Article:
Sunday, 7 August 2016

Anton Chekhov's Three Sisters

Three Sisters. Photo: Marnya Rothe
Anton Chekhov's first play, Three Sisters, was written in 1901 for the Moscow Arts Theatre and presents the story of three sisters over the course of several years. There is Olga (Janine Watson), the eldest, a teacher, who appears to be the more sensible of the three. Masha (Paige Gardiner), the middle sister who married at eighteen to a man she has come to dislike and disparage. Lastly there is Irina (Zoe Jensen), who is celebrating her naming day as the play opens and the three sisters reflect on the year before when their father died. The party is soon joined by military men Baron Tuzenbach (Graeme McRae) and Solyony (Dorje Swallow), as well as close family friend Chebutykin(Noel Hodda). 

The family are spoilt and indulged, discussing how they have never worked but how fulfilling they imagine it would be. The sister's studious brother, Andrey (Tom Campbell) is studying to be a professor and is in love with an entirely unsuitable woman, Natasha (Lauren Richardson), whom his sister's view as "common". The Baron professes his love for Irina and a flirtation develops between Masha and the mysterious Vershinin (Justin Stewart-Cotta).

As we enter into the second Act, several years have passed, Andrey and Natasha are unhappily married and he has sacrificed his academic career for the local council, Masha and Vershinin continue their affair, and Irina, now pursued by both the Baron and Solyony, is despondent and longing to return to Moscow where she feels she will find a better suitor. A fire sees Olga roll up her sleeves and serve her community while the other sisters remain self-indulgent and sullen. To be honest, most of the characters are rather unsympathetic and talk nonsense, except Olga who appears to be the only person to consider others feelings instead of her own when she jumps to the defense of the maid Anfisa (Lyn Pierse).

Three Sisters was funnier than I had expected which made for a nice diversion from some of the heavy "philosophising" which was a common occurrence. The entire cast were exceptional, with a genuine family dynamic that was entirely authentic. There was an overwhelming sense of despair at the conclusion of the play, and an acceptance of ones fate which each of the sisters had accepted and resigned themselves to.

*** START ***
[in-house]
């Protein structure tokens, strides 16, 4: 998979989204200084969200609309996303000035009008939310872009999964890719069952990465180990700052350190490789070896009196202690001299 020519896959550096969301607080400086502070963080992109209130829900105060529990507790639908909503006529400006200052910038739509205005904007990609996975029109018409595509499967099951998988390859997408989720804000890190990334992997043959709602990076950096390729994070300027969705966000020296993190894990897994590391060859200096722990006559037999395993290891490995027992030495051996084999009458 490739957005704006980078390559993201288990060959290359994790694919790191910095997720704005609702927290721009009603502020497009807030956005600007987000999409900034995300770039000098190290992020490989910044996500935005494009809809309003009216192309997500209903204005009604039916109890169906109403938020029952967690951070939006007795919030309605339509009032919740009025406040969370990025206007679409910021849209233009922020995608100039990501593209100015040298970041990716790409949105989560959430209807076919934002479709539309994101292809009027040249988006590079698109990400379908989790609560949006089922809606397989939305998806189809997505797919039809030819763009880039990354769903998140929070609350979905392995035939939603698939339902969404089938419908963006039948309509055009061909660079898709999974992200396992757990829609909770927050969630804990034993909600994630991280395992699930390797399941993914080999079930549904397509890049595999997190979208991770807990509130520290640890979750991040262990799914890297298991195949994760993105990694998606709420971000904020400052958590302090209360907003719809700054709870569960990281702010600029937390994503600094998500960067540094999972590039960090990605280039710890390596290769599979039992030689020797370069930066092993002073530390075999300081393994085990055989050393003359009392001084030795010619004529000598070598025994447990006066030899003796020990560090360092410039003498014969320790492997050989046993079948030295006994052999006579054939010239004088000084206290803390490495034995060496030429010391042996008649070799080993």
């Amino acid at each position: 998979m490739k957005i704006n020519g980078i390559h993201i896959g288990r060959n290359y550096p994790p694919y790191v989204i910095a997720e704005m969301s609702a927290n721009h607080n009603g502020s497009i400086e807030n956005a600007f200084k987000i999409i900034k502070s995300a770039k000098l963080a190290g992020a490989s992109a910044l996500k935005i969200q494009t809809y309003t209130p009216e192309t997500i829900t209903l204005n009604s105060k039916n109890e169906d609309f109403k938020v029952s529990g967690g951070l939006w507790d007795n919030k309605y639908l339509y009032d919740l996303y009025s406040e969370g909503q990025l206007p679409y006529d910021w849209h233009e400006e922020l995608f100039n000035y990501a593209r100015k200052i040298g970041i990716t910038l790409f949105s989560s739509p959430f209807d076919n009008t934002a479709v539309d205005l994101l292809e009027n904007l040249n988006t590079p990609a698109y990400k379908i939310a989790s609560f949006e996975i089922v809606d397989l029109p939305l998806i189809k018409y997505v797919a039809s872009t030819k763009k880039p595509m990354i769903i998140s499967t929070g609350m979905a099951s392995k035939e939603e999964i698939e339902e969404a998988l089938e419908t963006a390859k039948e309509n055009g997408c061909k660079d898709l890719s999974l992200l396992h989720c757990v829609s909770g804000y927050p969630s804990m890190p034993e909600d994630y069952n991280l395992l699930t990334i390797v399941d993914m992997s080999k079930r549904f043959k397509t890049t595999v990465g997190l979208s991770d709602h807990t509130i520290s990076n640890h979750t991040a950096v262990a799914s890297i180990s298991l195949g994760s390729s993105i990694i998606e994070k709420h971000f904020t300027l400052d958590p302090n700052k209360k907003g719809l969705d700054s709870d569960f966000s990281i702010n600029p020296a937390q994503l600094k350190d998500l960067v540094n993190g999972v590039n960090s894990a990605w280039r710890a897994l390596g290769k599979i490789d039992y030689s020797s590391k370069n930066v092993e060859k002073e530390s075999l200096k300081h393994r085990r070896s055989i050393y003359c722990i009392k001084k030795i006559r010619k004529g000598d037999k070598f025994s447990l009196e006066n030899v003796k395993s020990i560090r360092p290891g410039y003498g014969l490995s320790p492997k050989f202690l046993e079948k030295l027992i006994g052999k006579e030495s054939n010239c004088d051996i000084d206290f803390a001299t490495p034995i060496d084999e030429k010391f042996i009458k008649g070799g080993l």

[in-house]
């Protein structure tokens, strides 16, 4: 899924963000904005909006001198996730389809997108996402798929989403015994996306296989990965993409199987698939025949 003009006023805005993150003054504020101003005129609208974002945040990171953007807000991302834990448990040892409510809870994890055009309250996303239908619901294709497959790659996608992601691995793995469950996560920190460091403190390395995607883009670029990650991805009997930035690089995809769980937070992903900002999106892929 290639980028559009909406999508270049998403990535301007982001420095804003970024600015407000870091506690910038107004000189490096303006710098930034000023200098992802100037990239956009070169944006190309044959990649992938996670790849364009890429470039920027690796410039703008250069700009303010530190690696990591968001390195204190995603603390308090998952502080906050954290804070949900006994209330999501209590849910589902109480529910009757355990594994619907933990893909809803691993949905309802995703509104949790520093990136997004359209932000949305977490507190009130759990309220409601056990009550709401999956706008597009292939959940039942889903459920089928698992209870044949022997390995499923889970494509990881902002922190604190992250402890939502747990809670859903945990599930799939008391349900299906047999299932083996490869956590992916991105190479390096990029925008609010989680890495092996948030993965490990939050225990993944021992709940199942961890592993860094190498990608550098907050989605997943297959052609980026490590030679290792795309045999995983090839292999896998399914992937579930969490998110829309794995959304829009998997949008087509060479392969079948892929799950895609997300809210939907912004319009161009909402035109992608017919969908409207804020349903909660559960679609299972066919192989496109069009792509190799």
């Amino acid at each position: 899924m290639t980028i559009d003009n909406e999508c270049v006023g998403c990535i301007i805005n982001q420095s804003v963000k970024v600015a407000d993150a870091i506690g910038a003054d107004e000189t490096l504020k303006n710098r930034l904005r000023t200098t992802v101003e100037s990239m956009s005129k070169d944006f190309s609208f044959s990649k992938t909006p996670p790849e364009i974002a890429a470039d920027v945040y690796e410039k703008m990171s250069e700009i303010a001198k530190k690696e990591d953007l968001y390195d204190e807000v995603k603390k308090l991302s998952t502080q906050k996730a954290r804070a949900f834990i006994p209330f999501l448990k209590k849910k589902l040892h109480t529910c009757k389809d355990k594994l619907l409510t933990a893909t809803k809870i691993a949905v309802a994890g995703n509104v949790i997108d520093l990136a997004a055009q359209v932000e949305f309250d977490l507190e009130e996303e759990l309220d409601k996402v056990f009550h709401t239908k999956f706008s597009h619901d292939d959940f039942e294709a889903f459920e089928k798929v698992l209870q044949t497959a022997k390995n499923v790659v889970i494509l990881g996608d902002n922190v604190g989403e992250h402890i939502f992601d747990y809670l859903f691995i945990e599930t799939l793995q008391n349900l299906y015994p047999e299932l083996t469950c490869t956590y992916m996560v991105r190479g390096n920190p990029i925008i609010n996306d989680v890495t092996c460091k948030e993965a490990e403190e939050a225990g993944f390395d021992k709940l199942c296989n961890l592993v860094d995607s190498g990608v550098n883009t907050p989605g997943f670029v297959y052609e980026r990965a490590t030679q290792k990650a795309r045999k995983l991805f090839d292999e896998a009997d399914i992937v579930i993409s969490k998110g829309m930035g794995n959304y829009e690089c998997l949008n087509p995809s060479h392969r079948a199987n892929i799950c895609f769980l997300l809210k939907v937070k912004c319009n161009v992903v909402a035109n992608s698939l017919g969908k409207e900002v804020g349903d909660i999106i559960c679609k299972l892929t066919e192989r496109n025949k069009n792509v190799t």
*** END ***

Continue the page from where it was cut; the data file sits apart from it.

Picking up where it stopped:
As I left the theatre I heard a fellow theatre-goer say "Well, I feel really good about my life right now" - and perhaps this is how best to sum up Three Sisters - an expertly performed display of how things could always be worse. 

More information and to book check out the website.          



Three Sisters. Photo: Marnya Rothe

Three Sisters. Photo: Marnya Rothe
Three Sisters. Photo: Marnya Rothe

Three Sisters. Photo: Marnya Rothe

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Tuesday, 12 April 2016

The Game’s Afoot; or Holmes for the Holidays at the Pavilion Theatre

Image Courtesy of the Pavilion Theatre.

As the curtain opens you would be forgiven for thinking you had stumbled into the wrong theatre. On stage we see Sherlock Holmes concluding a murder investigation and catching his killer – but how can that be when we are only three minutes in?

Read the full review at the AU review.
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Anthony Bartok: New Work

With titles such as Everyone is very excited about the new phone. It is slightly different than the old phone and Sam watches a funny cat video, painter and printmaker Anthony Bartok’s New Work uses humour to expose what he describes as the “slow decline of the modern West.” 

Read the full preview over at Art Guide Australia.
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The Charged Object: soft sculpture and the aesthetics of touch

Everyone has a favourite jumper. It’s snuggly, warm, comforting and familiar. Through soft sculpture installations, The Charged Object takes these feelings out of the domestic space and into the gallery context.

Read the full preview over at Art Guide Australia.
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